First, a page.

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How organised crime affects the most vulnerable communities

Despite the lurid coverage of organised crime in the UK, the public often appears relatively sanguine about it in studies, preferring police to focus on more everyday crime such as antisocial behaviour, burglary and property damage. Other surveys such as the Police Foundation’s recent study of the impact of organised crime on communities in England have attempted through creative (but speculative) analysis of local crime figures, to determine what proportion is down to organised crime.

Our own study of communities in Scotland focuses more on the stories and experiences of local people in trying to understand how organised crime not only affects community life, but how it has come to “sell” and sustain itself in particular areas.

The mafia effect

For most law-abiding people, organised crime is a hidden presence that actually poses little direct threat in their daily life. High-profile media coverage of gangland violence obscures the fact that current shootings in Scotland are clinically targeted at other gangland figures.

This contrasts with the more chaotic violence sometimes associated with drug gang-related incidents elsewhere in the UK, such as the recent murder of teenager Mathew Cassidy in rural North Wales, and the occasional shooting of innocent bystanders in gang-related violence in London.

In our Scottish case studies many people were certainly fearful of crossing – or even talking about – prominent criminals, giving organised crime a sense of protection and license. The widespread glamourisation of organised crime, whether in the news or in fiction, arguably strengthens these criminals, bolstering their cachet and their ability to command silence and consent.

But like the Wizard of Oz booming from behind the curtain, much of this is just smoke and mirrors – amplified bluster. Popular portrayals of mafia-style crime depict prominent villains as powerful figures within communities, who in the absence of effective policing, exert alternative forms of control, commanding authority and loyalty.

Popular portrayals of the mafia, such as The Sopranos, lend organised crime groups glamour and cachet. HBO

The reality

This is in stark contrast to our own findings. While Scottish villains may periodically pay for funerals of their henchmen and families, or look after their foot soldiers in prison, these displays of patronage are largely just propaganda, playing up to the mafia image, rather than representing a more substantial role in protecting, controlling or providing for communities.

In fact, our study found that organised crime flourishes in communities that remain vulnerable, disadvantaged and fractured. These areas of Scotland are not power bases for organised crime, they are feeding grounds. Mental health, drug addiction, debt, family dysfunction and troubled childhoods are all vulnerabilities to be milked for profit.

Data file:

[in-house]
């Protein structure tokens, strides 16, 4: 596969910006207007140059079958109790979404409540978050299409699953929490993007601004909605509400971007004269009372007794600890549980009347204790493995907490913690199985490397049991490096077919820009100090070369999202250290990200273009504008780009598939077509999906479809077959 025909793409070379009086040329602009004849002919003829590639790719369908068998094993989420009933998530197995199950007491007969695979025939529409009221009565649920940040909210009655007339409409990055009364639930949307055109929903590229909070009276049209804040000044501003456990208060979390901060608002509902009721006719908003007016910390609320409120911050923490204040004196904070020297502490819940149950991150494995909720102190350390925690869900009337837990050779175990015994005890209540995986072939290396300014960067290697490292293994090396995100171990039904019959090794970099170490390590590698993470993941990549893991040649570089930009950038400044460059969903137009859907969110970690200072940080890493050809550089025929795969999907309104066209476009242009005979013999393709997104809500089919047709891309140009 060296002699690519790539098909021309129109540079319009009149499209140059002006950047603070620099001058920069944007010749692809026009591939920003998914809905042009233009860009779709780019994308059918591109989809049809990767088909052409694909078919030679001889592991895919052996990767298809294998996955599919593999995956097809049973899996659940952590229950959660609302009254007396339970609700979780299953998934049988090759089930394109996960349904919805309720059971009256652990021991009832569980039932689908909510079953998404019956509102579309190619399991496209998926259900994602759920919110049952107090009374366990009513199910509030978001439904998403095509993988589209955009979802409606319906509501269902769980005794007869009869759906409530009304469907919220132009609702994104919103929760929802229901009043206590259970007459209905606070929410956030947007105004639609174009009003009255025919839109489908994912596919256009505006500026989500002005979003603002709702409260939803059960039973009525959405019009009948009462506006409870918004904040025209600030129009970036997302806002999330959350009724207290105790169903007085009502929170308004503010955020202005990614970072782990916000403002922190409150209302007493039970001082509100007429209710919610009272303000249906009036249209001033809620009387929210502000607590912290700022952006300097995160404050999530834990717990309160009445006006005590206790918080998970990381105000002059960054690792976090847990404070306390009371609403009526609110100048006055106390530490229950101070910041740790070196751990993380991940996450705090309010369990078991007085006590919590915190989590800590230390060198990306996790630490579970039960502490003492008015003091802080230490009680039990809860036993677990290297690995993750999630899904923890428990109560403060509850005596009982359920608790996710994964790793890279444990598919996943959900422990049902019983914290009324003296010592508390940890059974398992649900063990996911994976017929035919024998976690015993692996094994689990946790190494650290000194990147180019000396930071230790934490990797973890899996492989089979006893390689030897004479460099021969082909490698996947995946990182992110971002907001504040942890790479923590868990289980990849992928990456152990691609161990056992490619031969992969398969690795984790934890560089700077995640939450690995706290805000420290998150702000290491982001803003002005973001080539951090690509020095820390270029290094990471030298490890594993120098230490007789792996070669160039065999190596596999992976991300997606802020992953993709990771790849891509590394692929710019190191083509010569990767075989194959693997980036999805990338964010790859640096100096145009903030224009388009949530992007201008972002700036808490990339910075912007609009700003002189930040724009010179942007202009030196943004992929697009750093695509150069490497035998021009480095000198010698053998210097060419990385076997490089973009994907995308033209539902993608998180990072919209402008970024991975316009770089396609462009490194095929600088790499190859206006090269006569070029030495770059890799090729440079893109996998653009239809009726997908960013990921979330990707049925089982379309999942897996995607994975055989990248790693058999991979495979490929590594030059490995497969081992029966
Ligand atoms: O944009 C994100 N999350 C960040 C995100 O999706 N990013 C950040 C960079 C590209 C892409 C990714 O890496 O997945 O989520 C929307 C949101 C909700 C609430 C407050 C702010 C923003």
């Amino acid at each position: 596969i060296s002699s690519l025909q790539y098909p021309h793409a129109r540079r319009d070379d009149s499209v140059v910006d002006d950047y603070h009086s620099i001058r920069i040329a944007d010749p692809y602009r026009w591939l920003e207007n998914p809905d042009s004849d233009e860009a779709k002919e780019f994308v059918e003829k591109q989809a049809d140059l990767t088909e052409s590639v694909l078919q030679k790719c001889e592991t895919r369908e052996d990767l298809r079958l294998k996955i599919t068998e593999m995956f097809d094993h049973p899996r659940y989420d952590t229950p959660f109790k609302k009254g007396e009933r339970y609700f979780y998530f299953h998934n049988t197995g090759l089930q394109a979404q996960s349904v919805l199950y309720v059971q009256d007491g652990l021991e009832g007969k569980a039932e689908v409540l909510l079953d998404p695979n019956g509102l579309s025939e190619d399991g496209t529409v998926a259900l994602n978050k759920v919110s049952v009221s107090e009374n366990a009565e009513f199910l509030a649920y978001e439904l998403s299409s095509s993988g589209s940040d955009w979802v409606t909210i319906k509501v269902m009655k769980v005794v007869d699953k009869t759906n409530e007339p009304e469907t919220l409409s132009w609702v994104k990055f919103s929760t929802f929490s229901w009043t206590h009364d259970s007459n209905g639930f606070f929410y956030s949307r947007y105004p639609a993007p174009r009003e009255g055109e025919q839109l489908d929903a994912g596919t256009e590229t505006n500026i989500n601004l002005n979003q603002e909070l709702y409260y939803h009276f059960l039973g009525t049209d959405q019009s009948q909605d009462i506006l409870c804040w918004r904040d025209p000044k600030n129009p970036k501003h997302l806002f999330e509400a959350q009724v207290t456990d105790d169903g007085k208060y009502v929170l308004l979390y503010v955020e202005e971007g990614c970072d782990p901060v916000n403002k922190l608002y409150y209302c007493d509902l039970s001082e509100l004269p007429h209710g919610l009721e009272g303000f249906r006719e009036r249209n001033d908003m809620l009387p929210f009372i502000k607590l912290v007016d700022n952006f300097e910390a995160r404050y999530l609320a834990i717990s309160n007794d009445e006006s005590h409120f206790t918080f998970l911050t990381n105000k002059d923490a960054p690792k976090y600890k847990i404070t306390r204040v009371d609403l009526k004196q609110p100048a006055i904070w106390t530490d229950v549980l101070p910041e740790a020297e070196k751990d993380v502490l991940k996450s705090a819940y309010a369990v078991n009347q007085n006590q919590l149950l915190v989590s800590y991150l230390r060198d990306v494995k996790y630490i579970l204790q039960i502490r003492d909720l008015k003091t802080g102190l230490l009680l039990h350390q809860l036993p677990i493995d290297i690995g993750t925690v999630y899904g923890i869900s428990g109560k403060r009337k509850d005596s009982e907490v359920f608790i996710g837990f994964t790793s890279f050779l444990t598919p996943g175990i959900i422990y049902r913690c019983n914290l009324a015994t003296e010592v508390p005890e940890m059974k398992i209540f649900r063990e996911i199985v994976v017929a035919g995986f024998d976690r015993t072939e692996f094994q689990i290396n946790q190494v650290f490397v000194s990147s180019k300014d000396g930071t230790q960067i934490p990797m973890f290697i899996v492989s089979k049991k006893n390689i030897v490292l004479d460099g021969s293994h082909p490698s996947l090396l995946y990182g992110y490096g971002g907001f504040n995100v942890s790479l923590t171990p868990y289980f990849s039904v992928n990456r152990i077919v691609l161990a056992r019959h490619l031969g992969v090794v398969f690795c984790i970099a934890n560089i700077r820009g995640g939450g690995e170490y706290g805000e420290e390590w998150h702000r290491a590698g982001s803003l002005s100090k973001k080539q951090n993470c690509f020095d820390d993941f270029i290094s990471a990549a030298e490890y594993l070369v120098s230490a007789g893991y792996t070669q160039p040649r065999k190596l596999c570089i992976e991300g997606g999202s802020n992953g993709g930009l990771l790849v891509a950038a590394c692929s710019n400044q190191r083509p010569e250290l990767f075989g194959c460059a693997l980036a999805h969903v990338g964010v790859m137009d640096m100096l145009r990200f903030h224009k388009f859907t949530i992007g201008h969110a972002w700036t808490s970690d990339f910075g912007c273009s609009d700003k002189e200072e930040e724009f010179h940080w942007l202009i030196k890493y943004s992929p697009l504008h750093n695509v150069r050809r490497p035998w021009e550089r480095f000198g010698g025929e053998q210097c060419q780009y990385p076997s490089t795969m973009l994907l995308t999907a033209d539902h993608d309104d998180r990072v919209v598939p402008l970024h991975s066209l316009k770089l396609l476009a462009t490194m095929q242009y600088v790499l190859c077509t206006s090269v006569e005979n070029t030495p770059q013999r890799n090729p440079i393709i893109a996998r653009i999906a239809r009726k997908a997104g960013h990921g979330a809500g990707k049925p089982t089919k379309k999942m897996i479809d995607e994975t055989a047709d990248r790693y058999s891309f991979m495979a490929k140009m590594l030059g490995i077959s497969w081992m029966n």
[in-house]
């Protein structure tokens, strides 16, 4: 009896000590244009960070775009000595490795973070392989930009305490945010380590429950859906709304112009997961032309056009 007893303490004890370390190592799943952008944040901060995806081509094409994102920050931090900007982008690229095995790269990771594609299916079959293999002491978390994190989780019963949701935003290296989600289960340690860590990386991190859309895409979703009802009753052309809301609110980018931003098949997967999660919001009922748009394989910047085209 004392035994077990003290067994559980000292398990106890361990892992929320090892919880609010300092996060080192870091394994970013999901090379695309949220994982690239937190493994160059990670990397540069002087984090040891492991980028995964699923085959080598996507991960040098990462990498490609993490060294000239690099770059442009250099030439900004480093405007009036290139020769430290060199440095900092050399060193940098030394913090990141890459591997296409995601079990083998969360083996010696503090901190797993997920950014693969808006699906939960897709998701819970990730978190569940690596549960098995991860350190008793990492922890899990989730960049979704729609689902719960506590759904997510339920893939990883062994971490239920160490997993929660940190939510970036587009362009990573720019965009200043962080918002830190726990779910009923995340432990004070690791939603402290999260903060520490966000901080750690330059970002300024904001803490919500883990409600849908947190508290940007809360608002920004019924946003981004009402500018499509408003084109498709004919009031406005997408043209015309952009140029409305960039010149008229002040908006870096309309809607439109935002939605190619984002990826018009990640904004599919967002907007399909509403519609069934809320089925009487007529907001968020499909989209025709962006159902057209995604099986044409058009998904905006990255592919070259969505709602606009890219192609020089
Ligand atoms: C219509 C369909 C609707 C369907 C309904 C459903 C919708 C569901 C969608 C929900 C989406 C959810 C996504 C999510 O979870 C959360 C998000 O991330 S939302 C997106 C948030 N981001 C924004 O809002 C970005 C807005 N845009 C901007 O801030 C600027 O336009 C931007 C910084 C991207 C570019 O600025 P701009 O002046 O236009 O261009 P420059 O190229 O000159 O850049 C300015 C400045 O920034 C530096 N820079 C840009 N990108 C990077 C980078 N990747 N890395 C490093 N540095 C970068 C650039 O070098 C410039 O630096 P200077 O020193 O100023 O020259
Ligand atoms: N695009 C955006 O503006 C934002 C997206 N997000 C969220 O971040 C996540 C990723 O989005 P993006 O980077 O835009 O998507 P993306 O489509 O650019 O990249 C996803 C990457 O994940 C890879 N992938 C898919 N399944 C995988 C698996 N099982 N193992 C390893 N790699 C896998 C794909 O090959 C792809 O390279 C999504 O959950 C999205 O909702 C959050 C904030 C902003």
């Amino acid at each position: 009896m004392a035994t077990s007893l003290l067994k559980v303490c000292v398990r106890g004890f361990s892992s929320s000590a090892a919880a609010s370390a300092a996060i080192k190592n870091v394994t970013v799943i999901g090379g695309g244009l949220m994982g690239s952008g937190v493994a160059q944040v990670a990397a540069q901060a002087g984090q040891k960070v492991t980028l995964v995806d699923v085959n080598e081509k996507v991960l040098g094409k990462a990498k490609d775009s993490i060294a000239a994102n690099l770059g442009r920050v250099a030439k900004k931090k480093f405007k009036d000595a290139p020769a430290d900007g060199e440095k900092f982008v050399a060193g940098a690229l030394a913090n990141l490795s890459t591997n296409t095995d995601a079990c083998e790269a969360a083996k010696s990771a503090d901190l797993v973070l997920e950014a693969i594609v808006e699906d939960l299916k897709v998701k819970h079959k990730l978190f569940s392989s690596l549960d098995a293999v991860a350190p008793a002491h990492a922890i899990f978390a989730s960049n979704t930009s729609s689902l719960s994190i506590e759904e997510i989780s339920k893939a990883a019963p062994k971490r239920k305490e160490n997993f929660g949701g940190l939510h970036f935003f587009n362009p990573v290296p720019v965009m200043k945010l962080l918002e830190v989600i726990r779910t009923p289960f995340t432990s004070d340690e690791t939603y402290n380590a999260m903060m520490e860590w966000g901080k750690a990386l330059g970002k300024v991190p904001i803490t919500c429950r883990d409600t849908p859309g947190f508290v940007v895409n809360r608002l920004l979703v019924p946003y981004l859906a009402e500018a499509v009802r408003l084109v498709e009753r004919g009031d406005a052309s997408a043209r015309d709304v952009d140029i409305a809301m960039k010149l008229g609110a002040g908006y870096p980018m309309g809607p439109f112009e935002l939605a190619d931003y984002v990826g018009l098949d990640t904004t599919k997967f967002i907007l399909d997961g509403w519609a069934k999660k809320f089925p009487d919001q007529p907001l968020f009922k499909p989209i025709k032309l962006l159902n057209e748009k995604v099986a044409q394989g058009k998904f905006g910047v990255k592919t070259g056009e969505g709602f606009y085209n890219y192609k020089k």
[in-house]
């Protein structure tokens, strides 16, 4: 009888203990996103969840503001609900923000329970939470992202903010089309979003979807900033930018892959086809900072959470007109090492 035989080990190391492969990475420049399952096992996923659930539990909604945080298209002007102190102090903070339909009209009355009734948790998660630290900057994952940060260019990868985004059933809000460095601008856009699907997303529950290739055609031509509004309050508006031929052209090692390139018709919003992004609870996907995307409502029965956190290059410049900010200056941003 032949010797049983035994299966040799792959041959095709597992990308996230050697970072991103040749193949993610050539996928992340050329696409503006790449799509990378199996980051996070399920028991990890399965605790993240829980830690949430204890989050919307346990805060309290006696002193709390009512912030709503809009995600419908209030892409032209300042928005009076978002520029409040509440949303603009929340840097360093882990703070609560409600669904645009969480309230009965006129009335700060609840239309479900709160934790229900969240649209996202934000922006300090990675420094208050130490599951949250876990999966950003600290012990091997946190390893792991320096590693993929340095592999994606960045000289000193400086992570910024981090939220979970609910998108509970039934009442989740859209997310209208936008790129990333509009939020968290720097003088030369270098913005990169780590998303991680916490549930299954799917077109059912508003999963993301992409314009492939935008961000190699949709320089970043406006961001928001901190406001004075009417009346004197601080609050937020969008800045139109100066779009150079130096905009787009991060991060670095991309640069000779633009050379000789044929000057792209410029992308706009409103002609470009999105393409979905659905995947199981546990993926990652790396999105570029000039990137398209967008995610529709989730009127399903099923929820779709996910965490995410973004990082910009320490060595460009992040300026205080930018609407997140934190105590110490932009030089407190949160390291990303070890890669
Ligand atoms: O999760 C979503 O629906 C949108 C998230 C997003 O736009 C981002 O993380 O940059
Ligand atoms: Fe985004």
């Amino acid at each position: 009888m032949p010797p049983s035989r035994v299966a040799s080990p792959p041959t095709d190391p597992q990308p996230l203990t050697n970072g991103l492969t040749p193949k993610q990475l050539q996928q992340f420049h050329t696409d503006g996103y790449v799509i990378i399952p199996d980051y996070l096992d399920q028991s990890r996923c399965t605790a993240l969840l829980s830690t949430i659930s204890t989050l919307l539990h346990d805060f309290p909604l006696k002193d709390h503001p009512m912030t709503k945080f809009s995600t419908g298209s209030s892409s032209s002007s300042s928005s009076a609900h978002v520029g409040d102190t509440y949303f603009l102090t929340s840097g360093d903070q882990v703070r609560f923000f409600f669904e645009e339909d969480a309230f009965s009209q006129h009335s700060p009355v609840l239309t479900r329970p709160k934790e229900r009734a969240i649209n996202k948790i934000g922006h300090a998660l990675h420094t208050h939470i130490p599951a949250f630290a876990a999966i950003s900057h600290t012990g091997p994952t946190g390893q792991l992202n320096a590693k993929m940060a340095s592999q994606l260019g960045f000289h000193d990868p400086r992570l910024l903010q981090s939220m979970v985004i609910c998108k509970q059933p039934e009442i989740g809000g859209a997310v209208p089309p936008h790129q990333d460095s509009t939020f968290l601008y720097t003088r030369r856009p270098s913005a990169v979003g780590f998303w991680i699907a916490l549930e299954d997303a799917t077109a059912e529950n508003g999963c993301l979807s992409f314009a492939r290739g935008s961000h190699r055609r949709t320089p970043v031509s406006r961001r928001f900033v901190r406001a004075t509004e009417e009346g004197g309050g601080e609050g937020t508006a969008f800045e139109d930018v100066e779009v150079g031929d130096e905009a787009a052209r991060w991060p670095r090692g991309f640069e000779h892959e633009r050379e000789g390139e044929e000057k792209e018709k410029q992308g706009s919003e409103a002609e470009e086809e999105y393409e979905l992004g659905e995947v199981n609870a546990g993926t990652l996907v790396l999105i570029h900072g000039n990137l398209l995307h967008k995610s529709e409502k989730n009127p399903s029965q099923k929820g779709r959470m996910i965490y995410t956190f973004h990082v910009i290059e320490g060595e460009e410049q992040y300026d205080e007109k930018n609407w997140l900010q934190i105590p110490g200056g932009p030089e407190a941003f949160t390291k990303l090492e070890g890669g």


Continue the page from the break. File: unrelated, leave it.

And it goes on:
Mr or Mrs Big may lend Joe Soap some cash to tide him over after cuts to his housing benefit, but these favours come with strings attached (grow these plants, hold on to this package, deliver this to here). Granny Soap may get a loan at a diabolical rate of interest, but the loan is to pay off grandson Soap’s drug debts – debts in turn owed to the same crime clan.

Arguably the only order that crime gangs bring to some communities is of the chemically induced variety – cheap handfuls of street Valium anaesthetising the lost, depressed and hopeless from Friday night to Monday morning.

Problems to fix

In Scotland there is certainly the political will and drive to try and break these forms of exploitation. But three big challenges loom:

  1. Economic austerity: this continues to restrict public finances and the services needed to turn communities around. Our study revealed how remote many of these services have become in the most affected communities, with office closures and the combining of services (often far from some of the neediest communities).

  2. Cybercrime: established organised crime groups have successfully co-opted technology, commanding access to regional distribution networks and local markets, while using it to frustrate law enforcement through counter-surveillance and the ability to hide their criminal transactions.

  3. Brexit: the notion that Brexit will facilitate more effective sovereignty and governance, at least through building up borders seems doubtful when cyber-technology has made such borders redundant, connecting local criminals directly (and more cheaply) to international producers, wholesalers and distributors. In Scotland there are substantial economic sectors that rely on hard-working, low-paid, and currently legal migrant populations. Some, such as fishing, agriculture and hospitality, have already been troubled with instances of exploitation and human trafficking. Disruption to regulation, security co-operation, legislation, and taxation can’t be precisely anticipated in terms of Brexit, but it is likely to be significant.

Any situation where the hand of good governance is weak, or where the state appears to falter, criminal entrepreneurs will be quick to extract profit. The added reach and flexibility afforded through increasingly connected (and handily insulated) global networks makes their job even easier.

Our research makes clear that we should be under no illusions that organised crime offers any sort of patronage or protection to the desperate or dispossessed in difficult times. The poor and vulnerable will not be fed, they will be eaten.

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